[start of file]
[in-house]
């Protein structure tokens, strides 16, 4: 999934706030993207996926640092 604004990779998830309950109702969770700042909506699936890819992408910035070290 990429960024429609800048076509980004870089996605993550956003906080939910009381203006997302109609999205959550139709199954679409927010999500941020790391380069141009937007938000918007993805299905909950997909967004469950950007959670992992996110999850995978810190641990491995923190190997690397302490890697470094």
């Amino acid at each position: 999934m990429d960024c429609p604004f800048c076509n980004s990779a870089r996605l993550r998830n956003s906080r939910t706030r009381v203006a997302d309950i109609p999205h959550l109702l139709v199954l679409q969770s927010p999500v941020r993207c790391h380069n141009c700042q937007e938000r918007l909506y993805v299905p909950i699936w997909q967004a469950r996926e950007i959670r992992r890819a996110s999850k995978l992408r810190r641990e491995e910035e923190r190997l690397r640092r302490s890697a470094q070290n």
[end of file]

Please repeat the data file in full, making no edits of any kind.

[in-house]
């Protein structure tokens, strides 16, 4: 999934706030993207996926640092 604004990779998830309950109702969770700042909506699936890819992408910035070290 990429960024429609800048076509980004870089996605993550956003906080939910009381203006997302109609999205959550139709199954679409927010999500941020790391380069141009937007938000918007993805299905909950997909967004469950950007959670992992996110999850995978810190641990491995923190190997690397302490890697470094």
């Amino acid at each position: 999934m990429d960024c429609p604004f800048c076509n980004s990779a870089r996605l993550r998830n956003s906080r939910t706030r009381v203006a997302d309950i109609p999205h959550l109702l139709v199954l679409q969770s927010p999500v941020r993207c790391h380069n141009c700042q937007e938000r918007l909506y993805v299905p909950i699936w997909q967004a469950r996926e950007i959670r992992r890819a996110s999850k995978l992408r810190r641990e491995e910035e923190r190997l690397r640092r302490s890697a470094q070290n």